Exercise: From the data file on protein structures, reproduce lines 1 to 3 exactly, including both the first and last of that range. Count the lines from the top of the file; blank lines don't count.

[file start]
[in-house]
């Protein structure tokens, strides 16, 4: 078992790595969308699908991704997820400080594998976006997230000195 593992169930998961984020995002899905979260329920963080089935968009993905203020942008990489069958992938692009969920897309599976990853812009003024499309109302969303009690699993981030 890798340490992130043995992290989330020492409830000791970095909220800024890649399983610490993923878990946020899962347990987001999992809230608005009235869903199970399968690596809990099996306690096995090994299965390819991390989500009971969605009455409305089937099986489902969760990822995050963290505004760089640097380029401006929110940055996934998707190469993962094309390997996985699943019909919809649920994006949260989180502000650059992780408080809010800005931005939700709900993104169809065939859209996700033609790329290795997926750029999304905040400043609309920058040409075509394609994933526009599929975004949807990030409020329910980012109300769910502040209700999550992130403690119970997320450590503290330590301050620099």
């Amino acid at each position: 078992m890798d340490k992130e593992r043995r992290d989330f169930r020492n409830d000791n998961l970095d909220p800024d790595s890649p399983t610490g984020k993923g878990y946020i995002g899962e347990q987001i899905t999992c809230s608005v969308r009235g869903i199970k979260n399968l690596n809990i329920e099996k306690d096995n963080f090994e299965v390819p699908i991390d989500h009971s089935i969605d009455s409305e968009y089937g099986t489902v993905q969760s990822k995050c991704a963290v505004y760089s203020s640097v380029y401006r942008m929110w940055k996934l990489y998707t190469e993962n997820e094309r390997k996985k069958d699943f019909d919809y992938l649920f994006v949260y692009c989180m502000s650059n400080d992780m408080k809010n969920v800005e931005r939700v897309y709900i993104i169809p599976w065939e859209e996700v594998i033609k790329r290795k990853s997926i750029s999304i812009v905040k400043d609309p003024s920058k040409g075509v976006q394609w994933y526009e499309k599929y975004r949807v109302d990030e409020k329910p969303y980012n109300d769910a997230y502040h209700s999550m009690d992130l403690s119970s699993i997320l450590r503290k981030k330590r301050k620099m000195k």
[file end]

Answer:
[in-house]
């Protein structure tokens, strides 16, 4: 078992790595969308699908991704997820400080594998976006997230000195 593992169930998961984020995002899905979260329920963080089935968009993905203020942008990489069958992938692009969920897309599976990853812009003024499309109302969303009690699993981030 890798340490992130043995992290989330020492409830000791970095909220800024890649399983610490993923878990946020899962347990987001999992809230608005009235869903199970399968690596809990099996306690096995090994299965390819991390989500009971969605009455409305089937099986489902969760990822995050963290505004760089640097380029401006929110940055996934998707190469993962094309390997996985699943019909919809649920994006949260989180502000650059992780408080809010800005931005939700709900993104169809065939859209996700033609790329290795997926750029999304905040400043609309920058040409075509394609994933526009599929975004949807990030409020329910980012109300769910502040209700999550992130403690119970997320450590503290330590301050620099």
């Amino acid at each position: 078992m890798d340490k992130e593992r043995r992290d989330f169930r020492n409830d000791n998961l970095d909220p800024d790595s890649p399983t610490g984020k993923g878990y946020i995002g899962e347990q987001i899905t999992c809230s608005v969308r009235g869903i199970k979260n399968l690596n809990i329920e099996k306690d096995n963080f090994e299965v390819p699908i991390d989500h009971s089935i969605d009455s409305e968009y089937g099986t489902v993905q969760s990822k995050c991704a963290v505004y760089s203020s640097v380029y401006r942008m929110w940055k996934l990489y998707t190469e993962n997820e094309r390997k996985k069958d699943f019909d919809y992938l649920f994006v949260y692009c989180m502000s650059n400080d992780m408080k809010n969920v800005e931005r939700v897309y709900i993104i169809p599976w065939e859209e996700v594998i033609k790329r290795k990853s997926i750029s999304i812009v905040k400043d609309p003024s920058k040409g075509v976006q394609w994933y526009e499309k599929y975004r949807v109302d990030e409020k329910p969303y980012n109300d769910a997230y502040h209700s999550m009690d992130l403690s119970s699993i997320l450590r503290k981030k330590r301050k620099m000195k």